In Bion, the unconscious loses the ontic connotation of place: it is a function of mind and not a space for depositing the repressed. Thus, when walking, we are conscious of doing so but unaware of how we perform the walking function. If we were so aware, our minds would be clogged up with perceptions and we should not be able to walk. (pages 115-116)

The unaware memory of emotional experience is responsible for providing knowledge, constructing our sense of identity, making relations with others and the world possible, and determining the unaware consciousness of the selfwhich is at the very heart of our being (De Masi, 2002).

Bion’s Emotional Unconscious: A Function of Mind and not a Space for Depositing the Repressed; A Functioning Capacity and not a Structure

A distinction is drawn here between Bion’s concept of ‘dream work’ and Freud’s. Bion (1992) saw dreams as being generated by the need for a new meaning. Initiated by the perception of a lived emotional experience, dreams may be seen as the generating matrix of psychic reality, the way the psyche works during waking hours. At the beginning of life this function was performed by the mother through her capacity for reverie, her alpha-function. The unconscious, through the alpha-function or dreaming, provides the alpha-elements, the new supplies of symbols and images that re-process sensory data into thought. Dreams are intrapsychic and inter-subjective communications between objects, and not creations to be interpreted. Subsequently, dreams can be seen as the playing out of different scenarios and possibilities in the cyberspace of the mind - with the undesirable events being repressed. Indeed, according to Heaton (2000), ‘Wittgenstein … left open the possibility of phenomena that only indicate meaning without saying anything in particular. So a dream can show but cannot say; it can be contemplated and not interpreted’. (page 23) Far from being the outcome of repression, the dream is a basic symbolic function that shapes and registers emotions an unaware daytime activity, that provides knowledge but is unknowable, that operates without interruption on the subconscious level, through which psychic reality will be continuously generated.

In other words, the sense experiences, the first-stage of thoughts derived from lived emotional experience, must constantly be subjected to the alpha-function or ‘dream work’. That is the process of transforming the unrefined, preverbal, pre-symbolic, unconscious sensory experience into dream-thoughts, which function outside of consciousness. De Masi (2002) elaborates further by linking Bion’s dream work with Klein’s notion of the paranoid-schizoid(7) and depressive positions (8):

The dream is not only the process whereby the unconscious is made conscious, but also the means of transformation into material suitable for storage; the subject moves on from the paranoid-schizoid position (expulsion) to the depressive position (assimilation). (page 116)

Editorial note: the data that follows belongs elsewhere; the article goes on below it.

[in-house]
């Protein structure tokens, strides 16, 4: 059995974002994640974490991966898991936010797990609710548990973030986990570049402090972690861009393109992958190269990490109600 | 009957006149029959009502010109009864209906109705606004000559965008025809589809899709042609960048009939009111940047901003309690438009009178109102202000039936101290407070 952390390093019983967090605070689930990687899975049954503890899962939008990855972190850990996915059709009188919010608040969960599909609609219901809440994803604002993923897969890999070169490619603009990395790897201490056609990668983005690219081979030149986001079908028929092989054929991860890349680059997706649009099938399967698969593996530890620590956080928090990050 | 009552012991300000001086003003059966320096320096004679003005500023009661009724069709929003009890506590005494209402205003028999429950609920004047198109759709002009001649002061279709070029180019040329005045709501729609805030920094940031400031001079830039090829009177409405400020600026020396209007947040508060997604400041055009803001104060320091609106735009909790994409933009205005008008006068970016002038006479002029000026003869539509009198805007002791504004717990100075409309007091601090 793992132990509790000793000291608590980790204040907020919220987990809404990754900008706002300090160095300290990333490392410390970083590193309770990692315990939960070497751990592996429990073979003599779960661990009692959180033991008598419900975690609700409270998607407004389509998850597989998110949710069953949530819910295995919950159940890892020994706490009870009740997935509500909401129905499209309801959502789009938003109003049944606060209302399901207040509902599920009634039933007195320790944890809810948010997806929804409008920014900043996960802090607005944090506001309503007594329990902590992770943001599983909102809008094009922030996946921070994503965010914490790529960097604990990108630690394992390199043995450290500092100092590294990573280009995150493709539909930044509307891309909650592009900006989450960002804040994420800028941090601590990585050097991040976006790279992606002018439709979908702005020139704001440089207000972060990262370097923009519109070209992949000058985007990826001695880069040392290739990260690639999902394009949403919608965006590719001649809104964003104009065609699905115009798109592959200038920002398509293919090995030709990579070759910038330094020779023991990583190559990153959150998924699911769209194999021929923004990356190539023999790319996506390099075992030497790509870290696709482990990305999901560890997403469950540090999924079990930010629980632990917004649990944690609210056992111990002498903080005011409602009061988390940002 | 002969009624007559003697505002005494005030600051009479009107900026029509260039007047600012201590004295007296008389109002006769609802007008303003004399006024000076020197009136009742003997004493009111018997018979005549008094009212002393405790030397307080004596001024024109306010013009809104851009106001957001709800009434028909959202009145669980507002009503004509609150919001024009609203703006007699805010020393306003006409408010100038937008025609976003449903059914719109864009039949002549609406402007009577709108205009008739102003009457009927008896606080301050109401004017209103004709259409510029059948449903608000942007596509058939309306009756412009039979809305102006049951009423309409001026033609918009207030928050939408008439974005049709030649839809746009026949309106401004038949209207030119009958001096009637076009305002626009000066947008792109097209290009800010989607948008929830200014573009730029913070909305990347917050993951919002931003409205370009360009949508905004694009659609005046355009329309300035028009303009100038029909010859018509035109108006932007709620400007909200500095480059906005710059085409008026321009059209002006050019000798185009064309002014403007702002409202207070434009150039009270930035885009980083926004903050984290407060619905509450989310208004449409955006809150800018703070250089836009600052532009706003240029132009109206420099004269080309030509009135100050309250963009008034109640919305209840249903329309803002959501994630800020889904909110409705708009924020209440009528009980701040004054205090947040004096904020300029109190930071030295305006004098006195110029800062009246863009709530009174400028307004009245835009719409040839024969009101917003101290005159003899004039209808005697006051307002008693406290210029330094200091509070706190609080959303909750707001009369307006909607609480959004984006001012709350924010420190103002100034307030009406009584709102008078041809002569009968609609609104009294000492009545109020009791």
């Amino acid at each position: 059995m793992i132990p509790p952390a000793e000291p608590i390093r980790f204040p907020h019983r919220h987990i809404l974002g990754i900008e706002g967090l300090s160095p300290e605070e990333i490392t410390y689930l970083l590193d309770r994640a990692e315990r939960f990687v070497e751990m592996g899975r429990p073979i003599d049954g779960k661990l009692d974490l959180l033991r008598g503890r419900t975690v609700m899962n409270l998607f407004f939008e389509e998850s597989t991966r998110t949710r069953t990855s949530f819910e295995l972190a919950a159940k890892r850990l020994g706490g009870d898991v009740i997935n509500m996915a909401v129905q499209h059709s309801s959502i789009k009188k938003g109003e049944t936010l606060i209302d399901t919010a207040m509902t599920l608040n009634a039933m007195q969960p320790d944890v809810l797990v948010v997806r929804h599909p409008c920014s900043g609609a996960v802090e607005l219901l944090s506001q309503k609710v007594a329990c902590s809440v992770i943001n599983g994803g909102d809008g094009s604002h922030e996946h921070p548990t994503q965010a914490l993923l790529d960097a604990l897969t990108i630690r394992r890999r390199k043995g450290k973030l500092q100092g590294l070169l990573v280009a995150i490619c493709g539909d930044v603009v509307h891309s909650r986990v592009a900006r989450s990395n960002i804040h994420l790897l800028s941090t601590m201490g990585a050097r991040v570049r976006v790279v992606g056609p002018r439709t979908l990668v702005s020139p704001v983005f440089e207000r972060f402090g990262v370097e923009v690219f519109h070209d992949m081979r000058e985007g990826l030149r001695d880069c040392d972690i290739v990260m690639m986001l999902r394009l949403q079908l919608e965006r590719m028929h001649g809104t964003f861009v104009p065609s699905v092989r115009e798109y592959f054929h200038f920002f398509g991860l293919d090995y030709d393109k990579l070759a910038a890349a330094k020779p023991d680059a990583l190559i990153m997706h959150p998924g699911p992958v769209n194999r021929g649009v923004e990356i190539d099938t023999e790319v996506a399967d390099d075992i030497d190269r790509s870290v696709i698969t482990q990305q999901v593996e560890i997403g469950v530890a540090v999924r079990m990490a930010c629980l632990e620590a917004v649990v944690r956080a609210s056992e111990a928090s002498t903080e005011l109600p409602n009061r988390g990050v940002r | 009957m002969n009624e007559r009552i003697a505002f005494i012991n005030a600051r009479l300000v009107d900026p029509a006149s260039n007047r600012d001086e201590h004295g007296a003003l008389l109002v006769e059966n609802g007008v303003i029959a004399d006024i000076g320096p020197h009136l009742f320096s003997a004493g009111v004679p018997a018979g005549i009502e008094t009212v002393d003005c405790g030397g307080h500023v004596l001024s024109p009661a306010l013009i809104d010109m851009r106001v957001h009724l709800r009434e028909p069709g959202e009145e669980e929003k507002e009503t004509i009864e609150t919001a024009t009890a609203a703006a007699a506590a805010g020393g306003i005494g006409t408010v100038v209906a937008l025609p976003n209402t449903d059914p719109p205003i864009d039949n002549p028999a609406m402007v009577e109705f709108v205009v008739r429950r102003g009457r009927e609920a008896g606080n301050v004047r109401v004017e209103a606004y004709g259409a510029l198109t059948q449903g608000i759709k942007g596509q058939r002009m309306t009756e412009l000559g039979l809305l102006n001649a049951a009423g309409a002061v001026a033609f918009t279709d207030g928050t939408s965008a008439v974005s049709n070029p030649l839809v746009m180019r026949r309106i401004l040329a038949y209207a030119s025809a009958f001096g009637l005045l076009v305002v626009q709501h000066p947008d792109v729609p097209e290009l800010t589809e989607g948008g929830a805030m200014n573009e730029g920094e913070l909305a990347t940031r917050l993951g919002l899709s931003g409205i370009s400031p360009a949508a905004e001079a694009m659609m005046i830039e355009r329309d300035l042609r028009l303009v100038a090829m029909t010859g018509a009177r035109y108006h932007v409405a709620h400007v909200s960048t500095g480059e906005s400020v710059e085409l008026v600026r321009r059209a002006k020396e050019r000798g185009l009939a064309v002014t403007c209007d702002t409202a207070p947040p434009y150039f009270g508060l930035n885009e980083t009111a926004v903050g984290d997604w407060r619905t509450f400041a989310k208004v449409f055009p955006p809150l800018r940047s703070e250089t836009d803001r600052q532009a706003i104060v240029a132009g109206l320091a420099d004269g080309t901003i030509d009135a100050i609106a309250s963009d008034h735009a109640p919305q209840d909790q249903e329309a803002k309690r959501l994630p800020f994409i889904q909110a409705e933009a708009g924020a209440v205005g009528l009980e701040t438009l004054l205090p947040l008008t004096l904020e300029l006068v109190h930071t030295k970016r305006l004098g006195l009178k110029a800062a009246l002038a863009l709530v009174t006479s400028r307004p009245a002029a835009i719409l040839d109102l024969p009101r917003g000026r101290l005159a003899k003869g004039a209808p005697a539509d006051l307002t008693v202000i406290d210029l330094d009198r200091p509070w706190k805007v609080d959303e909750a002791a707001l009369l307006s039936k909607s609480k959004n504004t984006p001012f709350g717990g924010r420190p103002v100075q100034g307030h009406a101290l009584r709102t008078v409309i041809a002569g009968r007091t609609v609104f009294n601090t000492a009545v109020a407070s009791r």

Additionally, it appears that Freud conceived the notion of dreams completely the other way round. It is not the repressed unconscious that is the creator of dreams, but dreams the creator of the repressed unconscious; it is dreams that make psychic life possible. Dreams are like the gatekeeper, in all but name, that separates and maintains the unconscious part of the psychic experience through the use of its repressing power. The censorship and resistance belonging to dreams act as mechanisms that continuously differentiate the conscious from the repressed, dynamic unconscious. For Bion, there is no contradiction between the conscious and repressed dynamic unconscious, which therefore can no longer be regarded as two psychic domains. They are instead temporary and in a constant state of flux.

Additionally, the emotional unconscious, which makes emotional life possible, may be regarded as the container of the dynamic unconscious. Indeed, if the emotional unconscious is impaired, the dynamic unconscious is also affected. Kohut (1971) describes the pathological narcissist as lacking ‘inner’ experience as well as having few feelings and reactions; he or she looks to the other, as a mirror of the self, in order to gain a sense of their selves. The pathological narcissist feels invisible to him/herself as well as to others. It can be argued that the conditions for the formation of their emotional unconscious, which makes emotional life possible, may have been altered or made inappropriate at the beginning of life, leading to the failure of the capacity to process and therefore repress much material during the ‘dream work’. Such disturbances fall into the realm of deficit rather than the realm of conflict. The pathological narcissist is not so much concerned with conflict and relational wishes, as he or she may be concerned with having their existence validated and confirmed by others. They want to be noticed or understood and have their feelings acknowledged and mirrored moment by moment since their psychological balance and continuity of identity depends on receiving such visibility and feedback.